Do I need to replace breast implants sometime in my lifetime?

I haven't had any cosmetic surgery yet. I am trying to determine if it will be worthwhile to spend money on my nose or breast.

Doctor Answers (6)

Do I need to Replace Breast Implants in my Lifetime

+2
You need to be prepared to have to replace breast implants in your lifetime.  Because you might have to.  But they are replaced only on an as-needed or as-desired basis.  Implant rupture is one reason implants might be replaced, and this occurs in about 3% of smooth round implants over 10 years.  Desire to change size, particularly after pregnancy, breast feeding, or weight gain or loss, are other reasons to change implants.

The most interesting point you raised is whether to have breast implants or rhinoplasty.  Only you can decide what is most important to you.  Think carefully about both options, so that you will choose what is most likely to please you the most.  Best of luck.


Long Island Plastic Surgeon
5.0 out of 5 stars 12 reviews

Do breast implants need to be replaced in your lifetime

+2
The FDA states that breast implants are not lifetime devices.  However the best information available is that 23-25% of breast implant patients will need a second operation in the first 10 years.  Understand that this percentage of figure includes patients who request a reoperation simply to have larger breast implants.

In my experience I have seen many patients who have breast implants without problems even after 30 years.

Most important thing is that you have your breast augmentation by an experienced board certified plastic surgeon.  If you have an optimal result meaning you do not develop capsular contraction or other problem then you have a good chance of being in the 75% of patients who do not have revision surgery at 10 years.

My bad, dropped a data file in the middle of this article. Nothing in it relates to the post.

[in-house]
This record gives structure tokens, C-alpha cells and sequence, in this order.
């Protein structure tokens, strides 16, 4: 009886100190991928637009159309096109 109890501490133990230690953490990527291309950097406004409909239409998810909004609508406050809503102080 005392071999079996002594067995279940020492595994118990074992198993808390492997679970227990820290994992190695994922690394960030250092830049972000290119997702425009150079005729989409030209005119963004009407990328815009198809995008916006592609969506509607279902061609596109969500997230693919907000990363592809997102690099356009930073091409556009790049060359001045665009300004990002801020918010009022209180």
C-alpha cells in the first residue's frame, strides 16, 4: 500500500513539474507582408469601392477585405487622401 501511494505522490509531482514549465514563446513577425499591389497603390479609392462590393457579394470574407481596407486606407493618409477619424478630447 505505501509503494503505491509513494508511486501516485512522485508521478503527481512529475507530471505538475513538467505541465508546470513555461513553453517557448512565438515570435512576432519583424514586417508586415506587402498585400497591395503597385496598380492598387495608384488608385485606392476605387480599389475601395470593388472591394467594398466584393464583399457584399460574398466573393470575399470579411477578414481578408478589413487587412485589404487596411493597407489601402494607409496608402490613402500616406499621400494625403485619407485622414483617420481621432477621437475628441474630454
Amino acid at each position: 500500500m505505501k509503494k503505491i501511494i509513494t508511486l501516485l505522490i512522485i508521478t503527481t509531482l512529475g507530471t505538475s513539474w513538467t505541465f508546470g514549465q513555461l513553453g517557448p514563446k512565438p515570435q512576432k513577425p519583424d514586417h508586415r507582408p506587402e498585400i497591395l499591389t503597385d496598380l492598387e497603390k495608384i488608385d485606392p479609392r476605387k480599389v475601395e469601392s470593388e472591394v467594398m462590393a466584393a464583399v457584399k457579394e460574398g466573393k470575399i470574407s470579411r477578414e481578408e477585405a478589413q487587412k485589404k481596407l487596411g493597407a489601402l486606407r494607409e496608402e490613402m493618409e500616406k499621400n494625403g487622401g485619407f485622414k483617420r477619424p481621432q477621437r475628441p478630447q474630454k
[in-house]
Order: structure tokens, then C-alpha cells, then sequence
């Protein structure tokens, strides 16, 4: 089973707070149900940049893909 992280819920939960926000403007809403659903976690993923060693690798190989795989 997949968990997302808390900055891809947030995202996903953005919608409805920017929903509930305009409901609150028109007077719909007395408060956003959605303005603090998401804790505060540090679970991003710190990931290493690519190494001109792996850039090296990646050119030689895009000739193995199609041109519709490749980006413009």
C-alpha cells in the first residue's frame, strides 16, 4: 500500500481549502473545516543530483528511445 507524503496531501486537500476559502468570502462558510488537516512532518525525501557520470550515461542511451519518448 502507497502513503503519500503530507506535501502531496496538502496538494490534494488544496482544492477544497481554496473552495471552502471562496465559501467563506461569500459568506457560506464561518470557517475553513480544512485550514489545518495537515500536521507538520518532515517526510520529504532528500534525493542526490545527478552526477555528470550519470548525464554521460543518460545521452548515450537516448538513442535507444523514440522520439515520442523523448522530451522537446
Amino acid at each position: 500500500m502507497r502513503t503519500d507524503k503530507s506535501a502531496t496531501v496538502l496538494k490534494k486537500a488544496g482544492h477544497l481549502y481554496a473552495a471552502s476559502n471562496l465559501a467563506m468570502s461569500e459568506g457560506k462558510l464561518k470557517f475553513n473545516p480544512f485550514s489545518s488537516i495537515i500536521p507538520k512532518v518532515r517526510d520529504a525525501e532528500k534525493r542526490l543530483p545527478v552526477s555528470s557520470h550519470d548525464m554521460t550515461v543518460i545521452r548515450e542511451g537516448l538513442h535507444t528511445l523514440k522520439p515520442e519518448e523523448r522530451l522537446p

Brooke R. Seckel, MD, FACS
Boston Plastic Surgeon
5.0 out of 5 stars 34 reviews

Breast implants forever

+2
No medical device is done to be inside your body without need of revision or replacement so you have to get a full evaluation with a plastic surgeon to clear your doubts and get good advises about the procedures you want to have done, Good Luck!

Australia Fragoso Baez, MD
Dominican Republic Plastic Surgeon
4.5 out of 5 stars 231 reviews

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Breast implants and a life time

+2
I would say that based upon the data, assume that if you get implants that sometime in the future you will need to have another operation.  Good luck.

Steven Wallach, MD
Manhattan Plastic Surgeon
4.5 out of 5 stars 17 reviews

Do I need to replace breast implants sometime in my lifetime?

+2
 Thank you for the question.  On the one hand, breast implants are not considered “lifetime devices”. When a young lady has breast augmentation she should be aware that it is most likely that she will end up having at least one or two more breast operations done in her lifetime.  On the other hand, there is no time limit as to when you will need to exchange your breast implants. I have heard from patients that they have heard that breast implants need to be changed every 10 years. The only reason you need to exchange your breast implants is if you are having a problem with them or if you'd like to change the size.
Some of the potential complications that may arise would be deflation, capsular contracture, bottoming out, or just size change. If you are happy with the size of your breast implants and are having no problems, you don't need to do anything.  I hope this, and the attached link, helps.

Tom J. Pousti, MD, FACS
San Diego Plastic Surgeon
5.0 out of 5 stars 751 reviews

Replace implants

+1
You do not have to replace your implants unless they are causing you a problem. The FDA estimates the implants to have a 10 year lifespan... however, if you have no issues; do not develop capsular contracture or implant ruptures, there is no reason to change them. What bothers you the most, your nose or your breast?
Good luck!

R. Michael Koch, MD
Tarrytown Plastic Surgeon
4.5 out of 5 stars 18 reviews

These answers are for educational purposes and should not be relied upon as a substitute for medical advice you may receive from your physician. If you have a medical emergency, please call 911. These answers do not constitute or initiate a patient/doctor relationship.